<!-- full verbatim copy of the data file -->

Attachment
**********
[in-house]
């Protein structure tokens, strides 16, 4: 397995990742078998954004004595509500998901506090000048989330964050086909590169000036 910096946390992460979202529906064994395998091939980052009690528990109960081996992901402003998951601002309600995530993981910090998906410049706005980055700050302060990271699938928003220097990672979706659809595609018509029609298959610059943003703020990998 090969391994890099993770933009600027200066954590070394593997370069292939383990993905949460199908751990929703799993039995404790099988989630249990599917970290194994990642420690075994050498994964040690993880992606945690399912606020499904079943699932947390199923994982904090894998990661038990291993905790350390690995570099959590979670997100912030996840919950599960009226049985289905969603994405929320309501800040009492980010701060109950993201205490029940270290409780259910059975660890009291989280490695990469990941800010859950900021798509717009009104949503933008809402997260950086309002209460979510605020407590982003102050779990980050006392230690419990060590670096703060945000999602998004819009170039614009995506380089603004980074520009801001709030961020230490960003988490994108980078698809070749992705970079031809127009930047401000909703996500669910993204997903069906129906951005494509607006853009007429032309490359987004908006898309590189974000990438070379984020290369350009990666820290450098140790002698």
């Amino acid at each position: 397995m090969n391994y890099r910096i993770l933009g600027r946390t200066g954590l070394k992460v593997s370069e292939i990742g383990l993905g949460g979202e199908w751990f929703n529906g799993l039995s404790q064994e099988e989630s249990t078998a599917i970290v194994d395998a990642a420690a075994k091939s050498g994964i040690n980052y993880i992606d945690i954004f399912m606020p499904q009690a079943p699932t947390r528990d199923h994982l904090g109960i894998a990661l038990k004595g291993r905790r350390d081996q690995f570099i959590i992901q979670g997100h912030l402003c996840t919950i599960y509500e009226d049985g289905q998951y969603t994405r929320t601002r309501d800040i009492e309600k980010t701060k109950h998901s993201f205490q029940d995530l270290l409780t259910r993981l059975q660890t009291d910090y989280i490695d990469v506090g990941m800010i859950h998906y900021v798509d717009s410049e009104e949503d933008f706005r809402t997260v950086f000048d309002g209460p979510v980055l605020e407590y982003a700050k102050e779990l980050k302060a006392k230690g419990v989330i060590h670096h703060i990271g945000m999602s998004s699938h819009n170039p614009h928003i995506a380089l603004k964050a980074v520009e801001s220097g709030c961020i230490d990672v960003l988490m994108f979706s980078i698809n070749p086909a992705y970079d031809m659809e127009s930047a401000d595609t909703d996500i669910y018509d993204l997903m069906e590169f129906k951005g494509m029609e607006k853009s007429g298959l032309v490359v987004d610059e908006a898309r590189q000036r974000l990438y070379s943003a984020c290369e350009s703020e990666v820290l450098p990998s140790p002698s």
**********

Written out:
[in-house]
């Protein structure tokens, strides 16, 4: 397995990742078998954004004595509500998901506090000048989330964050086909590169000036 910096946390992460979202529906064994395998091939980052009690528990109960081996992901402003998951601002309600995530993981910090998906410049706005980055700050302060990271699938928003220097990672979706659809595609018509029609298959610059943003703020990998 090969391994890099993770933009600027200066954590070394593997370069292939383990993905949460199908751990929703799993039995404790099988989630249990599917970290194994990642420690075994050498994964040690993880992606945690399912606020499904079943699932947390199923994982904090894998990661038990291993905790350390690995570099959590979670997100912030996840919950599960009226049985289905969603994405929320309501800040009492980010701060109950993201205490029940270290409780259910059975660890009291989280490695990469990941800010859950900021798509717009009104949503933008809402997260950086309002209460979510605020407590982003102050779990980050006392230690419990060590670096703060945000999602998004819009170039614009995506380089603004980074520009801001709030961020230490960003988490994108980078698809070749992705970079031809127009930047401000909703996500669910993204997903069906129906951005494509607006853009007429032309490359987004908006898309590189974000990438070379984020290369350009990666820290450098140790002698």
């Amino acid at each position: 397995m090969n391994y890099r910096i993770l933009g600027r946390t200066g954590l070394k992460v593997s370069e292939i990742g383990l993905g949460g979202e199908w751990f929703n529906g799993l039995s404790q064994e099988e989630s249990t078998a599917i970290v194994d395998a990642a420690a075994k091939s050498g994964i040690n980052y993880i992606d945690i954004f399912m606020p499904q009690a079943p699932t947390r528990d199923h994982l904090g109960i894998a990661l038990k004595g291993r905790r350390d081996q690995f570099i959590i992901q979670g997100h912030l402003c996840t919950i599960y509500e009226d049985g289905q998951y969603t994405r929320t601002r309501d800040i009492e309600k980010t701060k109950h998901s993201f205490q029940d995530l270290l409780t259910r993981l059975q660890t009291d910090y989280i490695d990469v506090g990941m800010i859950h998906y900021v798509d717009s410049e009104e949503d933008f706005r809402t997260v950086f000048d309002g209460p979510v980055l605020e407590y982003a700050k102050e779990l980050k302060a006392k230690g419990v989330i060590h670096h703060i990271g945000m999602s998004s699938h819009n170039p614009h928003i995506a380089l603004k964050a980074v520009e801001s220097g709030c961020i230490d990672v960003l988490m994108f979706s980078i698809n070749p086909a992705y970079d031809m659809e127009s930047a401000d595609t909703d996500i669910y018509d993204l997903m069906e590169f129906k951005g494509m029609e607006k853009s007429g298959l032309v490359v987004d610059e908006a898309r590189q000036r974000l990438y070379s943003a984020c290369e350009s703020e990666v820290l450098p990998s140790p002698s």